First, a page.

Best of Jazz Editors’ Picks Review

Review: Satoko Fujii, FUKUSHIMA



© Copyright 2017 – Libra Records 214-044

Reviewed By Scott Yanow

Jazz Artistry Now – Composer-pianist-bandleader Satoko Fujii is considered a giant of the avant-garde. Prior to launching her very prolific career, she attended Berklee (College of Music) and the New England Conservatory of Music where her teachers included George Russell, Cecil McBee, and Paul Bley.

Her first CD as a leader was in 1996 and in the following 21 years she has led more than 80 albums. Whether in a big band, a duo with her husband trumpeter Natsuki Tamura or in a medium-sized ensemble, Ms. Fujii always creates new music, fulfilling her constant goal to perform music that has never been heard before.

To celebrate her 60th birthday, Satoko Fujii is releasing one new CD in each month of 2018, 12 in all. Fukushima is her tenth CD with her 14-piece orchestra in 20 years.

Fukushima is a project close to Ms. Fujii’s heart. In 2011, a nuclear power plant disaster resulted in much devastation in that city and widespread fear that it could contaminate all of Japan. In her five-piece hour-long suite, Ms. Fujii seeks to musically depict the experience of having to live through the accident and the many emotions involved.

The piece begins very quietly with the horn players breathing through their instruments without actually hitting notes. The ominous beginning includes nonmusical sounds that portray the nuclear plant, the feeling that things are starting to get out of control, and ensembles that get more and more furious. Here, as throughout the suite, Ms. Fujii’s electronics are a major part of the group’s sound.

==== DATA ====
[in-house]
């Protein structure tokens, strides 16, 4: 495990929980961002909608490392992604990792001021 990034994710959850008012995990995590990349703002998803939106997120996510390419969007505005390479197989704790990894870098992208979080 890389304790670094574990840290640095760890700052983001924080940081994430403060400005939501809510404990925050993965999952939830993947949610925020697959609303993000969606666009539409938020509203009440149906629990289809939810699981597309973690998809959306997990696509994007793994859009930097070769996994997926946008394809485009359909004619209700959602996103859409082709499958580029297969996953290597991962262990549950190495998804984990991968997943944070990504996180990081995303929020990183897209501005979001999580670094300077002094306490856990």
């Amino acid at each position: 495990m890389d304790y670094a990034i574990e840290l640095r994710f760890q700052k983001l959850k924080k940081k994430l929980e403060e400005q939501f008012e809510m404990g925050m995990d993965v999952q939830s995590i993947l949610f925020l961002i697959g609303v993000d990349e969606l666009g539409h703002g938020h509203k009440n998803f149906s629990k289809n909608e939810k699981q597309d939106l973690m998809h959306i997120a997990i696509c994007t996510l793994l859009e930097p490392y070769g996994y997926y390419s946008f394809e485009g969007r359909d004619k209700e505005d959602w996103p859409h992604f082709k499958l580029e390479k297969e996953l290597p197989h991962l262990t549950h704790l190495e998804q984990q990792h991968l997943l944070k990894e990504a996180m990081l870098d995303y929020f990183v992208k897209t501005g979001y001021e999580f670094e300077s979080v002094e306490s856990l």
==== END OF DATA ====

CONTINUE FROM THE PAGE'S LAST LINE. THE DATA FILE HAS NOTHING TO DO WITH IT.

The second section has rockish sections for the leader’s keyboards, a tenor solo over the sparse backing, some high-note trombone work that becomes quite rambunctious, a menacing strut, and a serious melody played at length before the piece becomes deathly quiet.

In the third part, a flutist seems to be making comments about the devastation, there are some sounds of suffering and an unaccompanied trumpet that gradually becomes angry before fading into despair.

The fourth section which has a bass pattern for a tenor to play over and heated trumpet by Herb Robertson alternating with an electronic section ends up with the band repeating a riff with determination as if to say that the people are going to survive all of this. The fifth and final part is a brief theme that is wistful and thoughtful, giving one a slight bit of optimism and hope.

Fukushima is an intriguing piece that is well worth a close listen.


Satoko Fujii – piano, keyboards, electronics
Dave Ballou, Herb Robertson, Natsuki Tamura – trumpets
Joey Sellers, Joe Fielder, Curtis Hasselbring – trombones
Oscar Noriega – alto
Ellery Eskelin, Tony Malaby – tenors
Andy Laster – baritone
Nels Cline – guitar
Stomu Takeishi – bass
Ches Smith – drums

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Listen and purchase a copy online at Libra Records.


Mr. Yanow

The Jazz Artistry Now review of Fukushima was written by Scott Yanow.

Mr. Yanow has written 11 books on jazz, over 800 liner notes, and more than 20,000 recording reviews through the years. His writing has graced virtually all of the top jazz magazines and he is happy to be a new contributor to Jazz Artistry Now.